The music of High Highs suggests a slow sunset or perhaps the gentle hypnotic sway of trees in a crisp autumnal breeze. Watery synth ebbs and flows like the tides while reverberating guitar lines cut delicate foam-trail melodies. Fluttering above the textured drift are the falsetto harmonies of lead singer/guitarist Jack Milas and keyboardist Oli Chang.

The two Australians met by chance in Sydney at a studio where Chang was working. He had the same response many do to Milas’ angelic voice — wide-eyed wonder. “I actually heard his voice from around the corner,” Chang says. “He was just humming a tune or something. It was just so beautiful, and I said, ‘Oh, wow, you sound really great. Let’s do something,’ and he showed me some songs he was working on.”

The two hit it off immediately. Milas brought his airy tenor and affection for lilting folk music, while Chang offered an abiding love for dreamy electro/indie pop like that of Galaxie 500, Stereolab, and Air. Together the two arrived at a sound reminiscent of Beach House if only that band had opened the blinds and got out of bed once in a while.

Though Milas and Chang enjoyed working together, life intervened and Milas moved to New York. Six months later Chang had an opportunity to head to the Big Apple for work. Once there, the two got back to writing together.

“We were like, ‘Well, we’re both here now. We might as well keep this thing growing,'” Chang says. But each one had a job and his own social life, so while they released a four-song self-titled EP in 2011, it took two years to finish their full-length debut, Open Season. “We had a lot of other commitments and squeezed it out in the gaps that we had.”

Last year, they finally quit their jobs and went all in. In January, the guys in High Highs released their debut LP.

They’ve also moved into the world of arena rock, thanks in part to their friendship with Vampire Weekend bassist Chris Baiom. Chang and Milas have opened for the popular act and in return they’ve gotten to play some very big rooms. Needless to say, those performances made a big impression on the Australian duo. “The Vampire Weekend tours really changed the way we write and produce our songs,” he says. “When there’s such a big space and you’re singing to 10,000 people, you want to make the sound almost simpler but also more anthemic and sort of stronger.”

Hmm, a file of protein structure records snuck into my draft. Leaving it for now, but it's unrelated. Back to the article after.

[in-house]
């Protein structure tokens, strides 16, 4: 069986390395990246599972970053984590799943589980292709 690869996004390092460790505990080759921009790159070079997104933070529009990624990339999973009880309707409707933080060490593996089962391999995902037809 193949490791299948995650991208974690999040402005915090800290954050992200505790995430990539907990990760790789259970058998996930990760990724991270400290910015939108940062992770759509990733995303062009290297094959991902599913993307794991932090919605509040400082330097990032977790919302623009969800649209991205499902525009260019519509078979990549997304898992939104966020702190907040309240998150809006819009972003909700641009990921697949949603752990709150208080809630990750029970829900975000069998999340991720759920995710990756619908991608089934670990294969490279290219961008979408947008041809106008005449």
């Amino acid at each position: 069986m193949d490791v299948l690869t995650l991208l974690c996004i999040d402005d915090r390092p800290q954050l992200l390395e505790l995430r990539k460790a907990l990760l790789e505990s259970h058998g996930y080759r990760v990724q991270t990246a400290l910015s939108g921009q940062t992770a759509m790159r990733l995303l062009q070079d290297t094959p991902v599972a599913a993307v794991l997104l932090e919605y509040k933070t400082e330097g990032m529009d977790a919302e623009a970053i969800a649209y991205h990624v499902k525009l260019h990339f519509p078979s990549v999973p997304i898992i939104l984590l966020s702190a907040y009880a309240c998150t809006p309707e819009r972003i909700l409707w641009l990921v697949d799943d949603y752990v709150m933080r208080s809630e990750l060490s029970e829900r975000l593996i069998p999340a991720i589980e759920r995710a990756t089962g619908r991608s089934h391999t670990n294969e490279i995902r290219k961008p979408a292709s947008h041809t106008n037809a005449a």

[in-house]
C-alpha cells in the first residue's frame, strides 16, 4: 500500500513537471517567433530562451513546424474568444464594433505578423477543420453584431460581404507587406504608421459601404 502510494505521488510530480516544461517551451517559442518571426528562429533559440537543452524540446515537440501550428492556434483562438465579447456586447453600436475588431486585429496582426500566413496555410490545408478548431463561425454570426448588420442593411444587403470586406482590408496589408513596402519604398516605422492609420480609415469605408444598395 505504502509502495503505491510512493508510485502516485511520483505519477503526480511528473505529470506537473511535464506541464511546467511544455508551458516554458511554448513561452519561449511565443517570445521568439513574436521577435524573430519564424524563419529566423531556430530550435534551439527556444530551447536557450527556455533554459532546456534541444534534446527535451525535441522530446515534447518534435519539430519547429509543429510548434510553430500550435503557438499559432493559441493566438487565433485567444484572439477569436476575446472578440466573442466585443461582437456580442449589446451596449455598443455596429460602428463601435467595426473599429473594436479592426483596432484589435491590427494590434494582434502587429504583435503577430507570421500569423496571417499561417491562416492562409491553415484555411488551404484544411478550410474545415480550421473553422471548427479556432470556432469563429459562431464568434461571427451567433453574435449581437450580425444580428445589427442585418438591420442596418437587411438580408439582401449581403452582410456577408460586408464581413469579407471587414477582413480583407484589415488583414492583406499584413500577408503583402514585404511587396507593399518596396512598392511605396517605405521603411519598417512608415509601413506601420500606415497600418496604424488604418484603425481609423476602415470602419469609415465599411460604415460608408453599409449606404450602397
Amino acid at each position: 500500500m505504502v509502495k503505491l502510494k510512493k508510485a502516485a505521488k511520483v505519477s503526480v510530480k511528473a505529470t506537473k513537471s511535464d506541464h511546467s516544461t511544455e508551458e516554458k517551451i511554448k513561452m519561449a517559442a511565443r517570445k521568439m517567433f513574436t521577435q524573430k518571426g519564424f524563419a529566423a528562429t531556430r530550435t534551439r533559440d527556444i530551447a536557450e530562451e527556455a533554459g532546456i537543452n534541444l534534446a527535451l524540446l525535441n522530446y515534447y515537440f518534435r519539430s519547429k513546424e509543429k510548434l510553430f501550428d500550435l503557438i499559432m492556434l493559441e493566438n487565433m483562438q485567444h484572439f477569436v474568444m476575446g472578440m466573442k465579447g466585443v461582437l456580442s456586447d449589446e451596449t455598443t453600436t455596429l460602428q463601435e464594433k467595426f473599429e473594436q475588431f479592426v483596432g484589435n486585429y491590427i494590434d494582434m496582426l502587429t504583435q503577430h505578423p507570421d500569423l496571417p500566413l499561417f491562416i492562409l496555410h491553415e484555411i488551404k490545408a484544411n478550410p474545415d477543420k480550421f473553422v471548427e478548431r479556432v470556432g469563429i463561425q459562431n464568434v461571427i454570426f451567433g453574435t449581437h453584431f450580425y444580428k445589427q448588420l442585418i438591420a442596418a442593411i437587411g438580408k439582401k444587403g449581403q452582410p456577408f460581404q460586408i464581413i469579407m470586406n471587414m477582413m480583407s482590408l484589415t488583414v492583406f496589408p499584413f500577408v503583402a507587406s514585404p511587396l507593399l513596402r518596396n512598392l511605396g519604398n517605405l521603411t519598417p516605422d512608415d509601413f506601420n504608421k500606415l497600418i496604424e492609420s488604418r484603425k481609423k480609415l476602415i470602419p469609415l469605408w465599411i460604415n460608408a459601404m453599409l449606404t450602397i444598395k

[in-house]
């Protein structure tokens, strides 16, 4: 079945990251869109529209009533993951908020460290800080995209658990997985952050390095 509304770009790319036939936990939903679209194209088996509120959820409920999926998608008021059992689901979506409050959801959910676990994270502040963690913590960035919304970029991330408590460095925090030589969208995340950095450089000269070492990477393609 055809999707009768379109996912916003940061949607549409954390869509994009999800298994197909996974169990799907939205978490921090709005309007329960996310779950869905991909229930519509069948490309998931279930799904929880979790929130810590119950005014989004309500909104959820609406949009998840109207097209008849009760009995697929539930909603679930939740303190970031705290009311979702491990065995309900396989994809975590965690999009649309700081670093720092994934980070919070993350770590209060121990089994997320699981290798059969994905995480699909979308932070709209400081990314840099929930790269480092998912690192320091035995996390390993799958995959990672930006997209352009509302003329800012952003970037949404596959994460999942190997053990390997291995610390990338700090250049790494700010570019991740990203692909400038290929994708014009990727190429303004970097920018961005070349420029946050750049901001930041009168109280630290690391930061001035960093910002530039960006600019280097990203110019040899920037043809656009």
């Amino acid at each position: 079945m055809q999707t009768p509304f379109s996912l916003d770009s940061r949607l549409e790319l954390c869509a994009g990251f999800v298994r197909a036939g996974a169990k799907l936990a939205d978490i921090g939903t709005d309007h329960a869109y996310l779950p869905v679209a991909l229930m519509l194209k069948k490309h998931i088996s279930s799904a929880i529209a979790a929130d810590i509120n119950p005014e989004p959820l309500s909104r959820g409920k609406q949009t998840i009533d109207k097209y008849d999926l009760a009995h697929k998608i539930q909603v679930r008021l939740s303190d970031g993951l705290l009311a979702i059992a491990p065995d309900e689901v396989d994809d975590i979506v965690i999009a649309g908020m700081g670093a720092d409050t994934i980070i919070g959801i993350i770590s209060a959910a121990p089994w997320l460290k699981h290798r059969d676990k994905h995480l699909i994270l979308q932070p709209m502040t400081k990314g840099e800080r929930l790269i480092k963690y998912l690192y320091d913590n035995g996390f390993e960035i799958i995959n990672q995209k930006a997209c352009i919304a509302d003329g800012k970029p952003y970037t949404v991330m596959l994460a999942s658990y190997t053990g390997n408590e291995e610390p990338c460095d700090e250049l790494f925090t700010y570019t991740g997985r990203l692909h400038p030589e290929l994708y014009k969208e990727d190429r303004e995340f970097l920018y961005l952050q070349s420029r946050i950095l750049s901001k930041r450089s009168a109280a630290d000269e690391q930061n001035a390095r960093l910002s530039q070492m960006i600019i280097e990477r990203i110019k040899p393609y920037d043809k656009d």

That revelation is already having an impact. Chang reports that they’re “deep into recording” their second release, although he doesn’t know if it’ll be an EP or a full-length record.

“Some of the textures are going to be more sophisticated. There are string and woodwind arrangements, so we’re taking it up a notch texturally in terms of instrumentation, but also rhythmically, it’s different,” says Chang. “A lot of [Open Season’s] songs were conceived with long placid chords over a straight beat, whereas there might be more of a backbeat/broken-beat element in the newer stuff.”

He adds, “And the melodies are going to be more anthemic and epic.”

What’s not changing is the beatific sweep of the music.”We like to write into the sound of a big open space,” he says. “We like our music to be good in a big reverb-y kind of way, and in order for that to happen, the melodies’ notes should be long, the chords should bleed into one another and be less angular. It’s important for us to maintain that dreamlike, open expansiveness, that spaciousness.”

Chang also notes that the band’s writing style has evolved. Before it was a matter of someone bringing in an idea and the other lending a hand. With these new tracks, it’s proving to be a true collaboration for the first time.

“It’s such an interesting process because you’re figuring this out in real time,” he says. “It’s really an expression of two people in a room, and I think there’s maybe more immediacy in the writing style. It’s less like writing in a vacuum and more like writing in an open space.”

They’re preparing to release a new single in the coming weeks, as a preview of sorts for their next collection. Chang says it’s a track they’ve been playing in the live set for a while, but he’s coy about revealing any more. He does note that the song is unique in that it features Milas singing in his lower register rather than his more typical falsetto.

“His low voice is so textured and equally beautiful in another way,” Chang says. “He’s really gotten a lot more confidence and strength in that area of his voice.”

The High Highs are currently in conversations with several labels about releasing the next album and are confident that they’ll have something together by the second quarter of next year.